With Tom and Doug at the helm of Intel’s IoT and automated driving efforts, I’m more confident than ever that Intel will uniquely lead the revolution that will create our future smart and connected world.

Murthy Renduchintala is president of the Client and Internet of Things (IoT) Businesses and Systems Architecture Group at Intel Corporation. 

The post Welcoming a New Leader for Intel’s IoT Business and Elevating Our Automated Driving Efforts appeared first on Intel Newsroom.

Welcoming a New Leader for Intel’s IoT Business and Elevating Our Automated Driving Efforts

Murthy_Renduchintala_print_01By Murthy Renduchintala

There’s a sea change in technology happening all around us, defining what it means to live in a smart and connected world. We know it as the Internet of “Things” (IoT) – a massive surge of more than 50 billion devices expected to come online over the next few years.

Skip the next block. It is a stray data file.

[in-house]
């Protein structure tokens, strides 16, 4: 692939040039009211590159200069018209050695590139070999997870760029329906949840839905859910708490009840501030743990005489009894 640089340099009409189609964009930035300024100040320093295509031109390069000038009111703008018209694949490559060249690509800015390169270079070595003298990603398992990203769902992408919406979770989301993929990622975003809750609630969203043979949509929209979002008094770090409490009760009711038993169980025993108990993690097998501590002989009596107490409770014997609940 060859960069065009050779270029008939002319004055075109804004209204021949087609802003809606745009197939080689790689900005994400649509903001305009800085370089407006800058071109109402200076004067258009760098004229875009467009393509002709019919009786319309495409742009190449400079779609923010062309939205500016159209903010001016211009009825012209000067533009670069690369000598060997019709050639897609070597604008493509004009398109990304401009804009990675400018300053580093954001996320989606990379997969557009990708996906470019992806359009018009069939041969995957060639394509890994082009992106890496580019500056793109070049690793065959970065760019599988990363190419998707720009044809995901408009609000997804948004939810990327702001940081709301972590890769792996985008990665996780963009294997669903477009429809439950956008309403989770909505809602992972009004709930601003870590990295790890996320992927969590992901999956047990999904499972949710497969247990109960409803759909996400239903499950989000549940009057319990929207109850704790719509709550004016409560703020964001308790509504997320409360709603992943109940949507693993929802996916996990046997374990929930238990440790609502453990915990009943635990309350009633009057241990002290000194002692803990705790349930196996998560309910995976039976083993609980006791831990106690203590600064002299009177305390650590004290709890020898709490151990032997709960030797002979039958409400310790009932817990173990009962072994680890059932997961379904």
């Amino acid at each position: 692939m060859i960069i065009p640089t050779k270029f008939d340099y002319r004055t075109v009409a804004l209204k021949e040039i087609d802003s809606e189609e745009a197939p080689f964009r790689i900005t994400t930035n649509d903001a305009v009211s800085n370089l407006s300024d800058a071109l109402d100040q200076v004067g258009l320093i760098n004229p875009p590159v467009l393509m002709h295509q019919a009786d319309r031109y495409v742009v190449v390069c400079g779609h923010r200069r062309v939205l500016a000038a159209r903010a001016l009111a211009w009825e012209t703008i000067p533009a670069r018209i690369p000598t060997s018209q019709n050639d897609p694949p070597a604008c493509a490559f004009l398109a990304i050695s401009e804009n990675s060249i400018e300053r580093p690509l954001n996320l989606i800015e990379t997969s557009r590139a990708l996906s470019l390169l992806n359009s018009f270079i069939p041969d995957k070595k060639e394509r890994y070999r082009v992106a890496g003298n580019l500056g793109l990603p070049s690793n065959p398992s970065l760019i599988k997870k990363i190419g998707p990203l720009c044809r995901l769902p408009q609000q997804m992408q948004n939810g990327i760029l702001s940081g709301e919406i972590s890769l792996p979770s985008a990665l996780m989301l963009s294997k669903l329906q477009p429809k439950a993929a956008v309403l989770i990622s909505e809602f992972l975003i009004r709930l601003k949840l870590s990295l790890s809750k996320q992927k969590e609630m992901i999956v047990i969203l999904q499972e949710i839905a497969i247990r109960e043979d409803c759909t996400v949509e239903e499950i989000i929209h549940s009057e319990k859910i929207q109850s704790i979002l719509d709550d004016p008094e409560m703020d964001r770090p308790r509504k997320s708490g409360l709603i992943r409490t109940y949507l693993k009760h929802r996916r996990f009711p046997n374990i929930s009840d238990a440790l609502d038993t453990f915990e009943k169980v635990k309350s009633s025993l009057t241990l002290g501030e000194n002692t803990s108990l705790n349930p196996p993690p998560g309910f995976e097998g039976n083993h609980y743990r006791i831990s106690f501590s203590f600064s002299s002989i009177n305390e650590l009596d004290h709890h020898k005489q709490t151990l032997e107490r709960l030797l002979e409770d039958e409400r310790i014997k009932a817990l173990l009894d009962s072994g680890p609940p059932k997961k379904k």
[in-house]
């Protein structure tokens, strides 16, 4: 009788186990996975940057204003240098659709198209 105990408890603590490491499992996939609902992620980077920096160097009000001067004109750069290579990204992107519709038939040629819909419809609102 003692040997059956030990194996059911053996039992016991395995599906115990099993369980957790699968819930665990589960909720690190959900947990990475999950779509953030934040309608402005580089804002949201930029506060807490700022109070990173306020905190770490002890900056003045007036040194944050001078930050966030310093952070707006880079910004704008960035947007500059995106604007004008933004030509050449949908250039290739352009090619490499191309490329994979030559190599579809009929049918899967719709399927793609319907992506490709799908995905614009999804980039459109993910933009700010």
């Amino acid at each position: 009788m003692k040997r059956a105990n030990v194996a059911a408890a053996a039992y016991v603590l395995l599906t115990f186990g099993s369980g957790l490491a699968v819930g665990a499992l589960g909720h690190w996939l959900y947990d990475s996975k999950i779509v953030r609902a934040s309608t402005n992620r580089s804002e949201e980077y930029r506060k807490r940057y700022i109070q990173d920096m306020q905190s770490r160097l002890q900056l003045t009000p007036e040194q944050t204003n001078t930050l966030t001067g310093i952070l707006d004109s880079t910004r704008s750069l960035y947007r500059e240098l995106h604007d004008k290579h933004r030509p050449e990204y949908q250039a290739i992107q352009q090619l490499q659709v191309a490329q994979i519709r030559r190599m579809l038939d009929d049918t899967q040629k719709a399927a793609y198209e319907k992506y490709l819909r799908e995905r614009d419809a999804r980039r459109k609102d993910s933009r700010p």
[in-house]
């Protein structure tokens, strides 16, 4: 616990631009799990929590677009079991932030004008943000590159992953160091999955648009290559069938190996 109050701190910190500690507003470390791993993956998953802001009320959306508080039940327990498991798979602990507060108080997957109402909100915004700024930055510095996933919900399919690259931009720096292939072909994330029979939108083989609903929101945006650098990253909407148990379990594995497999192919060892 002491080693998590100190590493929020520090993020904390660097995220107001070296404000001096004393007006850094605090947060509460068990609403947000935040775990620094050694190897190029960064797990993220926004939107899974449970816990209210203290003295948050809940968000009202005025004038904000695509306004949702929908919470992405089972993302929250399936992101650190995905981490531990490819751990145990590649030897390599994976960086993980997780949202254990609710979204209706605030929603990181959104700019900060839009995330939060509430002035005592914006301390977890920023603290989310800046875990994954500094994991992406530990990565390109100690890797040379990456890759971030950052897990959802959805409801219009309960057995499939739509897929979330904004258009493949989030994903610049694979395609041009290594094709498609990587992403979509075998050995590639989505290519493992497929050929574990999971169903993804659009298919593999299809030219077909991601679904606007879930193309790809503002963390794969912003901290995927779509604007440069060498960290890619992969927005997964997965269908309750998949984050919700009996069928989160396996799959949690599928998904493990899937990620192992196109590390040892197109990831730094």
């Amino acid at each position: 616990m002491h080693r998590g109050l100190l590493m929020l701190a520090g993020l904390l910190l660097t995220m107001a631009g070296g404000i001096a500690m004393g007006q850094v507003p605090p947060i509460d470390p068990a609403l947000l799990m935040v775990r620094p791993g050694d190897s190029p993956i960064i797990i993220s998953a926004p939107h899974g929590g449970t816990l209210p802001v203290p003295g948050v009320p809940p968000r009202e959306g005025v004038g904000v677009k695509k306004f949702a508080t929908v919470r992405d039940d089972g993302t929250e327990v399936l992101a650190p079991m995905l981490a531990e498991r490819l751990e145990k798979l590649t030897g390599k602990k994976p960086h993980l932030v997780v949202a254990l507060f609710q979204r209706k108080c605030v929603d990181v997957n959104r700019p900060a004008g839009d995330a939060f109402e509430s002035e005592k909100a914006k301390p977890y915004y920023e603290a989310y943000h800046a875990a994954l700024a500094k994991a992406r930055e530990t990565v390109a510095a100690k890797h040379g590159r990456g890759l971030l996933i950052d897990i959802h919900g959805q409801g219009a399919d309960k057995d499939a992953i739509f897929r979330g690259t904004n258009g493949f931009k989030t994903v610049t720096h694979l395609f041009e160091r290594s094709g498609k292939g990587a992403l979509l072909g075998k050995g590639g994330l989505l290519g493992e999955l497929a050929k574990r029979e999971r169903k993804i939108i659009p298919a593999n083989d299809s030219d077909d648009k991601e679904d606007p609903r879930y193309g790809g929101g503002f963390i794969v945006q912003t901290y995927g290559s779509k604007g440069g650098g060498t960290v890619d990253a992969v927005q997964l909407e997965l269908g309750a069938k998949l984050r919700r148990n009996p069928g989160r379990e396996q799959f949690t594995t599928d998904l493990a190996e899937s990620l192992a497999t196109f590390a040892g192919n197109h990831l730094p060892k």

IoT is nothing short of a revolution,  requiring a new generation of technology and 5G connectivity that can serve a far broader set and multitude of devices, process volumes of data, and satisfy our ever-growing human need for connectedness.

Just as industry and the experiences it creates are evolving, so are we here at Intel. In the face of this revolution, we are adding experienced leaders and building new organizations.

Tom Lantzsch
Tom Lantzsch

Specifically, I’m thrilled to share that we’ve asked Tom Lantzsch to join Intel’s executive leadership team as our new senior vice president and general manager of the IoT Group.